A step-by-step travel guide. Take the train from Stockholm to Venice

Trip duration
3 days
Travel time
34h

This is the expert's go-to travel option

Traveling from Stockholm to Venice by train is a great experience. It’s a 3 days train journey with amazing scenery, passing through Copenhagen, Hamburg, Basel and Milan on the way.

Day 1

Stockholm Sweden
Copenhagen Denmark
Copenhagen

Have a late lunch and switch trains in Copenhagen.

Copenhagen Denmark
Hamburg Germany
Hamburg

Spend 1 night in Hamburg

There are plenty of great hotel options close to the Hamburg train station. Check out Hotels.com to get the cheapest prices.

Day 2

Hamburg Germany
Basel Switzerland
Basel Switzerland
Milan Italy
Milan

Spend 1 night in Milan

There are plenty of great hotel options close to the Milan train station. Check out Hotels.com to get the cheapest prices.

Day 3

Milan Italy
Venice Italy

Day 4

Venice

Arrive at your final destination, Venice.

Check out Hotels.com to find affordable housing in the city centre of Venice.

Find & book your next adventure along the rails.

Get inspiration, explore expert routes and easily book train tickets to your next sustainable European adventure.

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Leaving from Stockholm Sweden
Going to Venice Italy

Alternative routes from Stockholm to Venice


Go by night

Go by night

Arrive well rested after a good night's sleep.

Show route

Itinerary

Day 1
From Stockholm Sweden Via 1 change To Copenhagen Denmark
Duration 5h 29min
From Copenhagen Denmark To Hamburg Germany
Duration 4h 25min
From Hamburg Germany To Zürich Switzerland
Duration 12h
Day 2
From Zürich Switzerland Via 1 change To Milan Italy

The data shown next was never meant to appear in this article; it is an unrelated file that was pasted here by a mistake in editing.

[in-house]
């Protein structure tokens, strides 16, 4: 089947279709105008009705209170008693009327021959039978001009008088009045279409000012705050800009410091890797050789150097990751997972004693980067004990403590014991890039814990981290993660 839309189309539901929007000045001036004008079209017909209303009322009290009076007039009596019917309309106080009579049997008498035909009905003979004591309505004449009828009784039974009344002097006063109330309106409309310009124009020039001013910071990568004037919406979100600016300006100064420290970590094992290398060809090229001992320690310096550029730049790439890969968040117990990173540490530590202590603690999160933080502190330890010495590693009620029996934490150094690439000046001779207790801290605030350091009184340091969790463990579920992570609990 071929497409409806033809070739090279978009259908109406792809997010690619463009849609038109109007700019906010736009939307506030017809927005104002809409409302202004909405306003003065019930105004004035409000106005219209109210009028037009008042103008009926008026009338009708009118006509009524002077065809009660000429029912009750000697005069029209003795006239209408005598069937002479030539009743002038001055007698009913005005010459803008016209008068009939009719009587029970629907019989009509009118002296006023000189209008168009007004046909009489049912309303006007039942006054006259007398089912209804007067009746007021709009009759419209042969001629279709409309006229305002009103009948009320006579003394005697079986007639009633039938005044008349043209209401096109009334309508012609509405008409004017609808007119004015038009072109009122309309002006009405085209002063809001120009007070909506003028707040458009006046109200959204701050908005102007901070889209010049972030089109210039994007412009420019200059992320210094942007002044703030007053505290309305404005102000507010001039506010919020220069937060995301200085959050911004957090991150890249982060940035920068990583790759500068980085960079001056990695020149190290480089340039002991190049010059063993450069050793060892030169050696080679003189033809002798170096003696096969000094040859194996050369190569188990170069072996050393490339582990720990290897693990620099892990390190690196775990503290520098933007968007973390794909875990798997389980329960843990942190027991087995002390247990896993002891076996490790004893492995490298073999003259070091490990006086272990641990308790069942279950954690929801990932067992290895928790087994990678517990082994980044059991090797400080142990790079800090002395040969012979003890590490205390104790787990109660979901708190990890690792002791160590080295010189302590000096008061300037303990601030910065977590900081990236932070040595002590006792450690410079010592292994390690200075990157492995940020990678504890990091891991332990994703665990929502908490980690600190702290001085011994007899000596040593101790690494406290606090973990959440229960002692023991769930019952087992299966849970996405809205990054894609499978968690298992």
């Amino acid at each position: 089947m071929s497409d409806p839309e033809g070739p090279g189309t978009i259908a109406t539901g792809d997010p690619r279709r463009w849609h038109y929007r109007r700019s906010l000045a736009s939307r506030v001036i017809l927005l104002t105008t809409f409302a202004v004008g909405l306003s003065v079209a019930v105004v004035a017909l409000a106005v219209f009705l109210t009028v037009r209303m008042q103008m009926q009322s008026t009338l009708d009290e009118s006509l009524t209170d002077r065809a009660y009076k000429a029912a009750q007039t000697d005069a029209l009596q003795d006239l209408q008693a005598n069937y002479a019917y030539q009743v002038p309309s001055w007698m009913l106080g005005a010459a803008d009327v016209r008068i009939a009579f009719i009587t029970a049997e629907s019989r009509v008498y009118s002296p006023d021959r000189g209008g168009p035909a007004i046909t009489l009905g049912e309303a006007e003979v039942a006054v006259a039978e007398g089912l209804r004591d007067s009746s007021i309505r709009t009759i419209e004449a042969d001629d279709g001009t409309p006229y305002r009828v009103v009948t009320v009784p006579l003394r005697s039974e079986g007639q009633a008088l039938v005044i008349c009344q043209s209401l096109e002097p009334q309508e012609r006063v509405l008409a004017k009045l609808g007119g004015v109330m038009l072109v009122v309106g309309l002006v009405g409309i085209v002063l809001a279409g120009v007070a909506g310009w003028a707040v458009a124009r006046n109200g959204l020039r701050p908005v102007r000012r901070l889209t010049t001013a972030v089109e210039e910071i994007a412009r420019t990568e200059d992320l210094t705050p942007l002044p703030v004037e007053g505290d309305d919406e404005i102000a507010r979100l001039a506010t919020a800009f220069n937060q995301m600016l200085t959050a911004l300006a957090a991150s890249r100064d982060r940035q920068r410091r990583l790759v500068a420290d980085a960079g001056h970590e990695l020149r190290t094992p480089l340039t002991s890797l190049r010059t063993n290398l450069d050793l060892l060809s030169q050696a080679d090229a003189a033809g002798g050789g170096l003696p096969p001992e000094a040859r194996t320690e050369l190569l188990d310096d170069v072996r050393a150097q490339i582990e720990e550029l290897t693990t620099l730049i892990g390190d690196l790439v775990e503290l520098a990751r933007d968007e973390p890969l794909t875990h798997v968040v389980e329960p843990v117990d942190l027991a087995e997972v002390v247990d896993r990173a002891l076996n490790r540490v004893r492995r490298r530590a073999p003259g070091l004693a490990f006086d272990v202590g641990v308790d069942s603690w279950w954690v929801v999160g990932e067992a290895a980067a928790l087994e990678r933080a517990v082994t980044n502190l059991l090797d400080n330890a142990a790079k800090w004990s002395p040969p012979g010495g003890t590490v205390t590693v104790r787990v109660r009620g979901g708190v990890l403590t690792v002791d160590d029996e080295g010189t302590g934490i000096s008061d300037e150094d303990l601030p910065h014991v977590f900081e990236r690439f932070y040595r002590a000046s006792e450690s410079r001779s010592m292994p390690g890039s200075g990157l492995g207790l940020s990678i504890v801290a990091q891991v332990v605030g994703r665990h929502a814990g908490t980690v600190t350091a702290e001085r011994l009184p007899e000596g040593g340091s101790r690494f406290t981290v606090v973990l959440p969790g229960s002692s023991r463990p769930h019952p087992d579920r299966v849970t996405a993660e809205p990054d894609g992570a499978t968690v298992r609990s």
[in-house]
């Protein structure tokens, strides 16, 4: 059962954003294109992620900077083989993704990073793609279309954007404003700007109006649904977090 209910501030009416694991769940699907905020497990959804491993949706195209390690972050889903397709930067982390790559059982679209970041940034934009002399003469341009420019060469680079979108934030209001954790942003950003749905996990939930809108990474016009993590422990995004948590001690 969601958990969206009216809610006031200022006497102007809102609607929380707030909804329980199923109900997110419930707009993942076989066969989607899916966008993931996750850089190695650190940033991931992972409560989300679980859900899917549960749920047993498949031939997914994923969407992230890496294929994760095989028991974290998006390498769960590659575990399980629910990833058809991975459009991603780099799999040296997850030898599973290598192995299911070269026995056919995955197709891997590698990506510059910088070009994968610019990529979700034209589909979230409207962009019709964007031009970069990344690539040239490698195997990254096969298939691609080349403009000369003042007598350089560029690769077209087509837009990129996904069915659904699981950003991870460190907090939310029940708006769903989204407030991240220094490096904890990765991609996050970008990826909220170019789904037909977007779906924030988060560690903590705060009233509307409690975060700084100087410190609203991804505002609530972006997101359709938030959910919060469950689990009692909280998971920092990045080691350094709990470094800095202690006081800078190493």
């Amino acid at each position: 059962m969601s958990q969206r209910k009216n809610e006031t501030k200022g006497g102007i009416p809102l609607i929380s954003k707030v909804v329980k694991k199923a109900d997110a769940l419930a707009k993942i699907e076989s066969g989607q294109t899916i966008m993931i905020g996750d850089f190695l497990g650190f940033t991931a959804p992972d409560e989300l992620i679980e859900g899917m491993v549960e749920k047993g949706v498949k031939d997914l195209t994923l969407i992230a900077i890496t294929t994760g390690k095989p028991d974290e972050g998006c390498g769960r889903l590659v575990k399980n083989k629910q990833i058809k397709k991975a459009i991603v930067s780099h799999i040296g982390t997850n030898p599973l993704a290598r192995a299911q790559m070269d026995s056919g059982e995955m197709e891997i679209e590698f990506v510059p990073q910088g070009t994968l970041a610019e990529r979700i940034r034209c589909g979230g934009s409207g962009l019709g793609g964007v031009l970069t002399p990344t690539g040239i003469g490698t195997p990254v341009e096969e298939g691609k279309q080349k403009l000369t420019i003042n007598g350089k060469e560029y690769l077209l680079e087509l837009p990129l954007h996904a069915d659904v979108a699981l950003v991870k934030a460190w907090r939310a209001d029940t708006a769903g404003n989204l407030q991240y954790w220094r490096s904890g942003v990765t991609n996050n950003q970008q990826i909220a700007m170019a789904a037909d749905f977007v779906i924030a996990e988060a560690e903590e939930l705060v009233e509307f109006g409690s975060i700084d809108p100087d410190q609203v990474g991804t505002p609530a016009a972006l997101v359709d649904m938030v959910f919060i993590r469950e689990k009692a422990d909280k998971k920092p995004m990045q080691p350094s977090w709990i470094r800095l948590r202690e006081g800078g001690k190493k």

Duration 3h 44min
From Milan Italy Via 1 change To Venice Italy
Duration 11h
Venice Arriving in Venice
Show route

Good to know when traveling from Stockholm to Venice

Is there wifi on the train?

There are few things as nice as watching a movie, listening to a good podcast or getting some work done on the train, and fortunately most long distance trains in Europe today offer free wifi onboard. Eurostar, Renfe, SNCF and Deutsche Bahn let you get access to wifi on the majority of their trains. If it's super important to you, the best way to really know if wifi is available is to google the name of the train (that can be found on your ticket) and you'll find out.

For EU residents

Should the wifi connection let you down, as an EU resident, you still have the luxury to take advantage of free roaming in all EU countries, just remember to turn on roaming in your phone's settings. If you are an EU resident traveling through a non-EU country such as Switzerland, the UK, or Norway, it could be a good idea to bring a 4G dongle in your bag, and switch off roaming to avoid hefty bills.

Can I charge my phone on the train?

Most long distance trains in Europe have power sockets available. In some cases, the number of power sockets may be limited in the 2nd class cars. In 1st class, however, it's most common that there are power sockets somewhere around each seat. If it's super important to you, the best way to really know is to google the name of the train (that can be found on your ticket) and you'll find out.

Wondering if there's free wifi available? Find more information here: Is there wifi on the train?

Special luggage allowance

A great thing with traveling by train is that there are no extra fees for bringing all you luggage. But a rule to have in mind is that the bags you bring on board should be able to be carried by one single person.

Usually there are luggage racks above the seats and more storage in dedicated places on the train. The standard dimensions of the luggage racks are 70 x 50 cm.

You can bring things like

  • Pushchairs and strollers
  • Folding bikes, scooters
  • Sports equipment (e.g. skis, surfboards)

Can I bring my bike?

There are some operators that allow you to bring your regular bike. Some trains do allow this off peak hours and you might need a separate reservation. Unfortunately we're not able to sell these at All Aboard, yet.